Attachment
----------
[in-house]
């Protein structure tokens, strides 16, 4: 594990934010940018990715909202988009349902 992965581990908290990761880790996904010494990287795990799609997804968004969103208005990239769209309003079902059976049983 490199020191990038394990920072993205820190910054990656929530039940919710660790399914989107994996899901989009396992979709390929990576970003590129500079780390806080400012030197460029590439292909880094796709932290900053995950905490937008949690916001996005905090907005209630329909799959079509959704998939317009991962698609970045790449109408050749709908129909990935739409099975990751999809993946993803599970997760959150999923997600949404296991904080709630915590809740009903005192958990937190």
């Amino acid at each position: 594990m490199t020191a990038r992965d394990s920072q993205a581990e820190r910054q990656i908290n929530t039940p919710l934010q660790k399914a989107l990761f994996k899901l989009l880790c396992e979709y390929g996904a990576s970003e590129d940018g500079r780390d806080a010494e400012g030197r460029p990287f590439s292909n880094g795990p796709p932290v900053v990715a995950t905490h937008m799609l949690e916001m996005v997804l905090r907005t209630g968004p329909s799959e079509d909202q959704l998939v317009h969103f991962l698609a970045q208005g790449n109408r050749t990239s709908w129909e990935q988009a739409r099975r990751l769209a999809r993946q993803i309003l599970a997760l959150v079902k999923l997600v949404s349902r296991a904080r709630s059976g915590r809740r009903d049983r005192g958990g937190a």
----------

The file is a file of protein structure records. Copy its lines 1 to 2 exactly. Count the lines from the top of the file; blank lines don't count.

[in-house]
């Protein structure tokens, strides 16, 4: 594990934010940018990715909202988009349902 992965581990908290990761880790996904010494990287795990799609997804968004969103208005990239769209309003079902059976049983 490199020191990038394990920072993205820190910054990656929530039940919710660790399914989107994996899901989009396992979709390929990576970003590129500079780390806080400012030197460029590439292909880094796709932290900053995950905490937008949690916001996005905090907005209630329909799959079509959704998939317009991962698609970045790449109408050749709908129909990935739409099975990751999809993946993803599970997760959150999923997600949404296991904080709630915590809740009903005192958990937190």